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5. What is your favourite project to date?

I would have to say my favourite project so far has to be painting a large scale collaboration with my father at the Hoxton Arches gallery a few years back. We were asked to paint an East London inspired mural to celebrate Monorex Agencies 9th birthday. The piece was to be based on Rhyming slang, I loved that because it works perfectly with my love of rhymes in the english language! Plus I got to paint with my Dad, we had never painted a piece together before that so it was really fun to spend 3 days hanging out and doing what we both love!

6. Do you use the computer for any part of the process?

I use my computer quite regularly in my artwork, having studied graphic design. Often beginning the design process of a new piece of work by using Adobe Illustrator to create mock-ups or vector sketches, or to simply allow me to see what something may look like in different colour ways very quickly & provide this to clients.

As I often paint using spray paints with the studio that I run with two other designers, Animaux Circus, we sat through the long process of creating a colour book of swatches that match spray paints you can buy! … so quite often I will digitally create a mock up with hand drawn sketches for a large job using these swatches. I also create vector lettering on my computer for a range of projects, as well as hand painting them. But I always prefer to hand paint, its more natural to me, and I really enjoy the process so much more.

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7. What is your favourite brush and why?

I really like the Sable Chisel Writer brushes. I enjoy the way the brushes create such beautifully sharp lines and watching the hairs follow as I’m painting some long strokes, it’s kind of addictive to watch the lines being formed as you go along! Lovely!

8. You’ve been buying brushes from Handover for a long time, what kept you coming back?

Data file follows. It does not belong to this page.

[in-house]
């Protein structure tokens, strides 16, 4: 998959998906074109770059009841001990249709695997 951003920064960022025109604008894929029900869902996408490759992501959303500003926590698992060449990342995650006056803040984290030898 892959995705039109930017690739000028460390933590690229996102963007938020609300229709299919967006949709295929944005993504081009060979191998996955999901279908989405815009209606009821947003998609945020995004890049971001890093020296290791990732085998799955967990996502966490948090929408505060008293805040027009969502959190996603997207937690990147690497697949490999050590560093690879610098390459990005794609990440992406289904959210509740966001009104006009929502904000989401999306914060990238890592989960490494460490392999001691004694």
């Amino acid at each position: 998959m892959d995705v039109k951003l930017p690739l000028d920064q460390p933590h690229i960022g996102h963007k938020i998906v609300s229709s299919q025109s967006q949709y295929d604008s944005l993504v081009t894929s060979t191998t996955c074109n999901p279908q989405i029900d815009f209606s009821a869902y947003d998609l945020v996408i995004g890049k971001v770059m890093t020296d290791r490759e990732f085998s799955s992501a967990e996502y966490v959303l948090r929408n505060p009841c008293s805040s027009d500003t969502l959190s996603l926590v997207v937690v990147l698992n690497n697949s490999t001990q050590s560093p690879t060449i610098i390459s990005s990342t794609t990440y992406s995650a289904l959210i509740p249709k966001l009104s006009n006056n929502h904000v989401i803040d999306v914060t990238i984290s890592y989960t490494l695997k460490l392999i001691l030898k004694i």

Before I moved over to Melbourne, I had a studio space in Stoke Newington & lived just up the road in Clapton, meaning I was always very close by. I loved to cycle down to Handover to stock up on supplies, there’s such a great range of brushes and materials available, you guys always had whatever I needed when starting a new commission, it’s like being in a sweet shop for artists!

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9. What would be your dream project?

I’d really love to paint one of those huge walls on the side of a tall building that you often see painted by street artists around the world. Or a nice high wall with some great big lettering – like the beautiful ghost signs you see dotted around old buildings in cities. To get up on one of those scissor lifts and paint really high up, that would be awesome. I love painting outside! I’ve painted a few large walls so far on some pretty dodgy scaffoldings that have freaked me out to balance on, but I’d still very much like to paint up high even after that!

10. Do you have any advice for anyone wanting to try their hand at signwriting?

For anyone wanting to get into sign writing they should check out what workshops, classes, meetings are on, chat to some painters and watch what people are doing. It always helps and gives you a little boost to chat to people about it! Get to know people with similar interests and pick up some tips off of…and just have fun painting.

Read about what other painters have created, watch tutorials and try to take in as much as you possibly can. It takes time, but it’s absolutely worth learning, and it makes you feel really good once you begin to pick up techniques!

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www.lanaalana.com >